Microsoft’s introduction of Azure Dedicated Host, a single-tenant cloud hosting service that allows its users unprecedented visibility and control, is a nod to the endurance of on-premises software deployments.
Dedicated Host is Microsoft’s answer to licensing and opacity concerns with the cloud. It extends visibility into the server infrastructure, allowing users the ability to see the number of cores, the processor, and the host type, all of which can be valuable from a performance or compliance perspective.
It’s not just about performance, though. Licensing will change as well, with Microsoft limiting the ability to run on-premises licenses in public clouds’ dedicated hosting services, including Azure Dedicated Host, Amazon EC2 Dedicated Hosts, VMware Cloud on AWS, and Google’s single tenant service. You won’t be able to use on-premises licensing for any of these services, but you will be able to use the Azure Hybrid Benefit for Windows Server and SQL server in Azure Dedicated Host. These changes take effect for licenses purchased after October 1, 2019.
This, naturally, is not good for Amazon or Microsoft’s other IaaS competition. By making it more expensive for users to run Microsoft products on others’ public clouds (but extending its own service a reprieve with the Azure Hybrid Benefit), Microsoft is raising the stakes in cloud competition. Given Microsoft’s substantial datacenter footprint, this is an important development.
What is more interesting is the implications for the directions of infrastructure-as-a-service more generally. Other providers like Google and IBM have emphasized hybridity, and with their Azure Stack platform, Microsoft hasn’t been entirely mum on this front. But with this announcement, Microsoft appears to be circling the wagons around its core product suite. Is the hybrid future dead before it gets a chance to really live?
Probably not, but this is an important development either way – at least if you care about your Microsoft spend.
Check out the ratings of Microsoft Azure on SoftwareReviews, Accessed August 21, 2019
COVID-19 has forced software companies and their suppliers to refocus efforts around prioritizing systems and workflows that are nearly 100% digital in nature. As a result, Info-Tech has observed the quick emergence of six market themes that are highly relevant post COVID-19. This note series will profile key vendors and how they fit into the post-COVID-19 world.
COVID-19 has forced software companies and their suppliers to refocus efforts around prioritizing systems and workflows that are nearly 100% digital in nature. As a result, Info-Tech has observed the quick emergence of six market themes that are highly relevant after COVID-19. This note series will profile key vendors and how they fit into the post-COVID-19 world.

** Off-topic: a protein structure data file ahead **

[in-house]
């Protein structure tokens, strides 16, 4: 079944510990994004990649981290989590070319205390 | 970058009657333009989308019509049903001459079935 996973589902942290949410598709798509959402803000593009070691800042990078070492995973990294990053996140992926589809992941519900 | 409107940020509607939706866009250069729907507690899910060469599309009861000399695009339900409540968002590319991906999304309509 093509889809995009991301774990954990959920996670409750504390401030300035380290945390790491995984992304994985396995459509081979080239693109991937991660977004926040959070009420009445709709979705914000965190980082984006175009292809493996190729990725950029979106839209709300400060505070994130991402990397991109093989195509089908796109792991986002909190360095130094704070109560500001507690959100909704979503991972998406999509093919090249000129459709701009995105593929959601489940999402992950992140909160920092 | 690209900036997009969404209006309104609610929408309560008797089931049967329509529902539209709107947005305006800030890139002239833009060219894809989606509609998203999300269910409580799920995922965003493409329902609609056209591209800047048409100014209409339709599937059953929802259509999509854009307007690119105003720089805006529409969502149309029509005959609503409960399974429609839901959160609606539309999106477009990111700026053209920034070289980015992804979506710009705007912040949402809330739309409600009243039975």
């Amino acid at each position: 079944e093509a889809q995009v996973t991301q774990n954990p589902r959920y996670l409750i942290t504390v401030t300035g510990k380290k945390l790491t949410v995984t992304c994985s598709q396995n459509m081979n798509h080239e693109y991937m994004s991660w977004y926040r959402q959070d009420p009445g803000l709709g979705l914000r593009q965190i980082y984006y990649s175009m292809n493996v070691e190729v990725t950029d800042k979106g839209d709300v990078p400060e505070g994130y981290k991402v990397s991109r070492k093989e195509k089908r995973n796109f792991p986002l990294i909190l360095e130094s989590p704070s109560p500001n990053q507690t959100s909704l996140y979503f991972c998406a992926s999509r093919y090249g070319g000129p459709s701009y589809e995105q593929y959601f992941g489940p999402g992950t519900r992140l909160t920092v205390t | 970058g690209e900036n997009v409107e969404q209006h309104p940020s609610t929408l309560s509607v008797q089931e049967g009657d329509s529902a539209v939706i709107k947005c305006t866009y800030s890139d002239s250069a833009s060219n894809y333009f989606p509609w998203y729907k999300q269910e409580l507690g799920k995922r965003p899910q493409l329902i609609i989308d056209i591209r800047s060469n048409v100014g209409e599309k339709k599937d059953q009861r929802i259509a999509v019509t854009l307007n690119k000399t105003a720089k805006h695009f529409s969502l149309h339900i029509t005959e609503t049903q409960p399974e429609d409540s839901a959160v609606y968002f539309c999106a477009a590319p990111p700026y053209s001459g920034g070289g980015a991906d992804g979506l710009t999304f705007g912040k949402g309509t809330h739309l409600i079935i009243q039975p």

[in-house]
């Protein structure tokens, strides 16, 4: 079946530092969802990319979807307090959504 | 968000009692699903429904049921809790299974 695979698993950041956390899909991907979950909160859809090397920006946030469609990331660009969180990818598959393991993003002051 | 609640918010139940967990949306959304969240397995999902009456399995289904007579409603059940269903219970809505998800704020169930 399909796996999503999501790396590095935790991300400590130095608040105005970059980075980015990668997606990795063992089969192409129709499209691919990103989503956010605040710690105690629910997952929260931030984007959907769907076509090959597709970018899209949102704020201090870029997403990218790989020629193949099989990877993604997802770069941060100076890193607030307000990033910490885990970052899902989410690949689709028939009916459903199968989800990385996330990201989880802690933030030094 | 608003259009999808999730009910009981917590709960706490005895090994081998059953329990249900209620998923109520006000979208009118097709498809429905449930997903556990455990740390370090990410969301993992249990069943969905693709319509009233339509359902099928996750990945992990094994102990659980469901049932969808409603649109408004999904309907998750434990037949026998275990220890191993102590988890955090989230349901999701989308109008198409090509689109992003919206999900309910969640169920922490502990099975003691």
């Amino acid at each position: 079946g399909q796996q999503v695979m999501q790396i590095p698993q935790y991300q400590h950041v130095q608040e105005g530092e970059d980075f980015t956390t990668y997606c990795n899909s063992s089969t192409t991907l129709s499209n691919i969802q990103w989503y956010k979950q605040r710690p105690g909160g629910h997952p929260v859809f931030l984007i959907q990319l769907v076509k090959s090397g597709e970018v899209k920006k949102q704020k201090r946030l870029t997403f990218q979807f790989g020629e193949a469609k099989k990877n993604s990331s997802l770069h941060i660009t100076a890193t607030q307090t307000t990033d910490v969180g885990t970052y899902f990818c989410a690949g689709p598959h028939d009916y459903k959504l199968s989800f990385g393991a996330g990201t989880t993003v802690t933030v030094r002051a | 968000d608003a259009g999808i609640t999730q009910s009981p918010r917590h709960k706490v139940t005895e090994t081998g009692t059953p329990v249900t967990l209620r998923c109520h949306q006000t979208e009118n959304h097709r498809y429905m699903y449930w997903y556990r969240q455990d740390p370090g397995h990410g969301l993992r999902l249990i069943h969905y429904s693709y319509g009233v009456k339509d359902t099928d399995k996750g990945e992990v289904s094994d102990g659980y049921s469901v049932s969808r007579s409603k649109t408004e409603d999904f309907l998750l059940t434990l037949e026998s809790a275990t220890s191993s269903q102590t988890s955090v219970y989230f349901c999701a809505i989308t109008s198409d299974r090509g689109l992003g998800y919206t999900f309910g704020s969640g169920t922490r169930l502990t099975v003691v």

Oracle has announced the general availability of Exadata Cloud@Customer, a managed service that enables enterprises to unlock the previously cloud-first features of Oracle's Autonomous Database for on-premises data centers. This offering is ideal for enterprises that must conform with regulatory and/or technical challenges that force on-premises database residency.
Experiencing issues when using Microsoft online services? You are not alone. Capacity constraints were being hit, pre-COVID-19, and usage has surged in regions with enforced social distancing.
Google has announced a premium support plan for its cloud customers, promising a 15-minute response to the highest severity tickets. Google’s cloud has long struggled with enterprise customers – especially when compared to giants Microsoft and AWS – and this announcement is the latest incarnation of Google’s push to better serve a critical constituency.
In January, Microsoft announced what it’s calling “the largest expansion of its Canadian-based cloud computing infrastructure” since 2016. Additional availability zones and services will increase capacity for cloud-hungry Canadians, and the addition of an Azure ExpressRoute site in Vancouver will guarantee security and performance in a regulated jurisdiction.
Microsoft’s announcement that server-side encryption with customer managed keys for Azure Managed Disks is now available is welcome news for security-minded public cloud customers. Managing one’s own keys in a cloud environment can be an important step in complying with regulatory requirements, and this new feature should open Azure Managed Disks to a wider group of customers who may have held back for this reason.
Amazon Web Services (AWS) has provided its customers with better options for Virtual Private Cloud (VPC) ingress routing. Customers will have to consider which works best for their needs.
AWS VPC Traffic Mirroring gives customers more visibility for out-of-band traffic inspection. This feature is another useful tool for monitoring in the AWS cloud.